Representing effects of subgrid-scale topography on coarse-grid hydrodynamic models for shallow coastal marshes

Li, Zhi (Ph. D. in civil engineering)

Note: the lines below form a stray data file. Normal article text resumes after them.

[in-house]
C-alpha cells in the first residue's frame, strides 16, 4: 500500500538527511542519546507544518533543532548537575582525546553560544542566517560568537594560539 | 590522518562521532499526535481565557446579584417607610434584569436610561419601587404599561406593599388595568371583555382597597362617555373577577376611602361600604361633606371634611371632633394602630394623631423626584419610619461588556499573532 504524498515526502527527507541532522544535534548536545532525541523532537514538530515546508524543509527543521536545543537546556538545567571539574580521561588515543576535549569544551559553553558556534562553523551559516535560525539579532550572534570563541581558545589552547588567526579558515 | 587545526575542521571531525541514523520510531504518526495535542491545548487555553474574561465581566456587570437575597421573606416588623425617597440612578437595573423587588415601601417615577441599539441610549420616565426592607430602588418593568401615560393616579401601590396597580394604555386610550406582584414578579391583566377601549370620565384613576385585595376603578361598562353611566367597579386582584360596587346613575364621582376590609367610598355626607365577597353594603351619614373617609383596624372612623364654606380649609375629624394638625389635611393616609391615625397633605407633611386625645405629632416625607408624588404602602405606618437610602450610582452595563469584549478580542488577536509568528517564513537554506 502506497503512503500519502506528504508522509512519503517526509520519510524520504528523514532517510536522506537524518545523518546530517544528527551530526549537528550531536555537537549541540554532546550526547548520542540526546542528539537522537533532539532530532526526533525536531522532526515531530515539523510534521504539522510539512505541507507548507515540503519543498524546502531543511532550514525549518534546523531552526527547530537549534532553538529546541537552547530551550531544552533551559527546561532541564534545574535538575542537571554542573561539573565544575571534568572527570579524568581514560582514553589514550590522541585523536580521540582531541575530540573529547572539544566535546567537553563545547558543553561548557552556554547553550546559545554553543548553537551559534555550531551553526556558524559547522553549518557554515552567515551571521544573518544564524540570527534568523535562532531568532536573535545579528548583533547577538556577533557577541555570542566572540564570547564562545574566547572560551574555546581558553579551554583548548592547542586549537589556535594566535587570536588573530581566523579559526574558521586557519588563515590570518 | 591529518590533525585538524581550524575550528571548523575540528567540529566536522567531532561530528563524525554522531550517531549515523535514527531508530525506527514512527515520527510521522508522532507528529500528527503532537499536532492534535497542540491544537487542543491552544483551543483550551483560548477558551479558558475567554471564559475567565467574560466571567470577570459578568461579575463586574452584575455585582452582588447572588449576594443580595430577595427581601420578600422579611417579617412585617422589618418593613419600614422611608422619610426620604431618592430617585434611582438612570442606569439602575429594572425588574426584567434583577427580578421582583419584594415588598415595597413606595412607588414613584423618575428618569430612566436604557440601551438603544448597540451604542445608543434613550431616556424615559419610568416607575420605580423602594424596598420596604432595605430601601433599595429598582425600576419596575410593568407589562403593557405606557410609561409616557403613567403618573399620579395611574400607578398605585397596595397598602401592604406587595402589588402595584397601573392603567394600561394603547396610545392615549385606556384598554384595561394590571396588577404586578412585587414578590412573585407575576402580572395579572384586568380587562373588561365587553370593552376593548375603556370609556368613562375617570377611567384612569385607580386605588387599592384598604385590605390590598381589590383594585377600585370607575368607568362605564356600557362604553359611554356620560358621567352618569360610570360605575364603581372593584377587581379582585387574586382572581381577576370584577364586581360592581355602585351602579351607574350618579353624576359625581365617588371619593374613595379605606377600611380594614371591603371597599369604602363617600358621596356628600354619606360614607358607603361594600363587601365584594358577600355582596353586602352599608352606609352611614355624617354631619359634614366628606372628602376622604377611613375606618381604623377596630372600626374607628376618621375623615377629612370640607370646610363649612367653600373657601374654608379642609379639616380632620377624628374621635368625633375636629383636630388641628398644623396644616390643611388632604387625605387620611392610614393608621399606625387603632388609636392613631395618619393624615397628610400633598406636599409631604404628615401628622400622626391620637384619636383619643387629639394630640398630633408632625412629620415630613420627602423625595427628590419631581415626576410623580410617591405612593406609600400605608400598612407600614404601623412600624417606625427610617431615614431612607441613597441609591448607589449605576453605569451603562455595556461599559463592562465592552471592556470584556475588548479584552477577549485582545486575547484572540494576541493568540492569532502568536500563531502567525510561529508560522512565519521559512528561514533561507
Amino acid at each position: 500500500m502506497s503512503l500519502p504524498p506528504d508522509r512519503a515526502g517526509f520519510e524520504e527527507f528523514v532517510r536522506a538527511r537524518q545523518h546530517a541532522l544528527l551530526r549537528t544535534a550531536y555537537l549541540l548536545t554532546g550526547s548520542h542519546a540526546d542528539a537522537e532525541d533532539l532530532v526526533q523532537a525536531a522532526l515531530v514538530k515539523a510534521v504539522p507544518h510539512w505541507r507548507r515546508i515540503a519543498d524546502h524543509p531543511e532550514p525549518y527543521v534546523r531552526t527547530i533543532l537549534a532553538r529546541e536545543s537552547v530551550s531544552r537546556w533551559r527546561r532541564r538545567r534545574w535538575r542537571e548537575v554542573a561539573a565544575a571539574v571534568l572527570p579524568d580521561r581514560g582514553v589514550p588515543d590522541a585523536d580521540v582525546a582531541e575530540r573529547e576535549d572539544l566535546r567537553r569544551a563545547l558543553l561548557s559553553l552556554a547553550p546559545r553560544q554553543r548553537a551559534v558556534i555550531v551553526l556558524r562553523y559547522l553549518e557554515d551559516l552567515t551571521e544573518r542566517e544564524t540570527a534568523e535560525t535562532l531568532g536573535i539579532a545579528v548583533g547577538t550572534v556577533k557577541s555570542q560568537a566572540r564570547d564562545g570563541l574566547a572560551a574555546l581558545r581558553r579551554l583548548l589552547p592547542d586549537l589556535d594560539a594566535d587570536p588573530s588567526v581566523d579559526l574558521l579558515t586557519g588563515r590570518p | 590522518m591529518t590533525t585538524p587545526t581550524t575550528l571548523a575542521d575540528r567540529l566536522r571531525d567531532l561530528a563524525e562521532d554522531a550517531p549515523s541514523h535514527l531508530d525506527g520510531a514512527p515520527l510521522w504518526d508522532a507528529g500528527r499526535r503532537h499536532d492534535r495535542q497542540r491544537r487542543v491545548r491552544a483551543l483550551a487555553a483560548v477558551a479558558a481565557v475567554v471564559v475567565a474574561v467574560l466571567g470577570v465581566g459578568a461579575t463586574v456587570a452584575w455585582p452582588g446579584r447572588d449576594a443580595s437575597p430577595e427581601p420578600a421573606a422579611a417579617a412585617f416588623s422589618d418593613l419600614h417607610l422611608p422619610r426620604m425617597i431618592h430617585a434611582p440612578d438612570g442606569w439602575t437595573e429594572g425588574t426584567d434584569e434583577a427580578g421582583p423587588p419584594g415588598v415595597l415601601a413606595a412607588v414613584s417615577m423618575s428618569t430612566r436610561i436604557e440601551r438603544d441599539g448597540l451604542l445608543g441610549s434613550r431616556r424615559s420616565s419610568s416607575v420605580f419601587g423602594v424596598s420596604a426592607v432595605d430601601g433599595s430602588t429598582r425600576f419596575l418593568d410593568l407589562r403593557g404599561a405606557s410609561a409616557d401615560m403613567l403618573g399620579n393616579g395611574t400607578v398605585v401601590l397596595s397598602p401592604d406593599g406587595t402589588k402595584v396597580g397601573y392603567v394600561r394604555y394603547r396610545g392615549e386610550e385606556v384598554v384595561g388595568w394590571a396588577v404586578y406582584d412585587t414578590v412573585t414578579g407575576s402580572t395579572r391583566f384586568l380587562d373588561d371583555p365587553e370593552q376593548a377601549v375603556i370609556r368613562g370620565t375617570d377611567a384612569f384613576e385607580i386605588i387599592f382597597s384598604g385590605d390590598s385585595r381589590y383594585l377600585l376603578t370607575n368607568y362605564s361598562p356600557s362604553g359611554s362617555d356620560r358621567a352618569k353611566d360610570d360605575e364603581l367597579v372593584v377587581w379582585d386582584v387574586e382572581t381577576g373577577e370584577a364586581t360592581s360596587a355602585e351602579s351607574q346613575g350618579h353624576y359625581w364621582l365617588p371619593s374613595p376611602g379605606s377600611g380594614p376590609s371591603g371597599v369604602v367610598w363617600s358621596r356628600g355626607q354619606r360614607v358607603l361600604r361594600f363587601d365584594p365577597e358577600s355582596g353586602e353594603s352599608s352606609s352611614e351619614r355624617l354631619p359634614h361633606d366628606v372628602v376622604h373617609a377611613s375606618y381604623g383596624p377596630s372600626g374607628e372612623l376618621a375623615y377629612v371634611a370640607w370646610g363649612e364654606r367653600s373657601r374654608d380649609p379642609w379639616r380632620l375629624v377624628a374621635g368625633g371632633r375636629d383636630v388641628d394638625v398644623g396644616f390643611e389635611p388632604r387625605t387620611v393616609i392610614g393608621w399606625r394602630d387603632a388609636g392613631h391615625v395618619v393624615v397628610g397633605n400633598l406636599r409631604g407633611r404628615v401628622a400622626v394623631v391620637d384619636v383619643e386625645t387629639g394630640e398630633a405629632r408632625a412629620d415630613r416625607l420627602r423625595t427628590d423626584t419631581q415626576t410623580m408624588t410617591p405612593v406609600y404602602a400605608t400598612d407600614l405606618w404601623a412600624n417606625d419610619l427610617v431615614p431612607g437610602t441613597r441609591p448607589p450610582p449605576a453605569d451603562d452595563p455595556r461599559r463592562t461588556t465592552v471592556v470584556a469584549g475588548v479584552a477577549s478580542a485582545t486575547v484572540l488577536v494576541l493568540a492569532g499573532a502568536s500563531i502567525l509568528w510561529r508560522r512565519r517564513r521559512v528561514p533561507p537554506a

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Hydrodynamic modeling of flow and salinity transport through shallow coastal marshes often suffers from errors introduced through inadequate representation of the underlying bathymetry. Although high-resolution topographic data has become available through lidar, it generally requires upscaling to a coarser resolution to maintain practical computational costs for large coastal marshes. The effects of simulating at coarse resolution, along methods to improve such simulations, are illustrated in this study by comparing model results with field data for the Nueces River delta in Texas (USA). It is shown that with simple upscaling techniques surface connectivity of the model domain is altered, where existing flow paths are smoothed and new paths are created. Narrow channels are widened to the grid scale, leading to discrepancies in modeled flux and salinity. Subgrid topography models have been used to reproduce effects of high-resolution topographic features on computationally-efficient coarse grids, but four major issues are associated with existing subgrid models: (i) surface connectivity is not always maintained, (ii) salinity transport is rarely modeled, (iii) effects of large topographic features in the cell interior are often neglected, and (iv) sensitivity of subgrid model to mesh design is strong. This research presents a new high-performance subgrid model to address these issues associated with grid-coarsening. In this new model, The high-resolution topographic data is parametrized into the model equations to scale grid cell storage and flow rate across cell faces. A block-checking procedure is designed to maintain surface connectivity during coarsening. The existence of interior features generates additional reaction forces and enhances longitudinal dispersion, which are modeled by reducing grid cell volumes and face areas. A mesh-shifting method is used to alleviate sensitivity of model performance to mesh design. The new subgrid model is tested on both synthetic domains and real Nueces Delta bathymetry. Compare to simple upscaling, using the proposed subgrid method better approximates fine-grid simulation results for surface elevation, inundation area, in-channel flow rate and salinity with negligible additional computational cost. Model-data agreements for salinity is also improved. This new model can be applied to large domains where coarse-grid model performance significantly deteriorates due to interrupted surface connectivity. Compare to existing approaches that model all interior topographic features as drag effects, the new subgrid model builds stronger physical connections between the geometry of the features and their effects on the flow fields. The use of the mesh-shifting method restrains numerical diffusion caused by misalignment between channel and grids, making model results less sensitive to mesh design.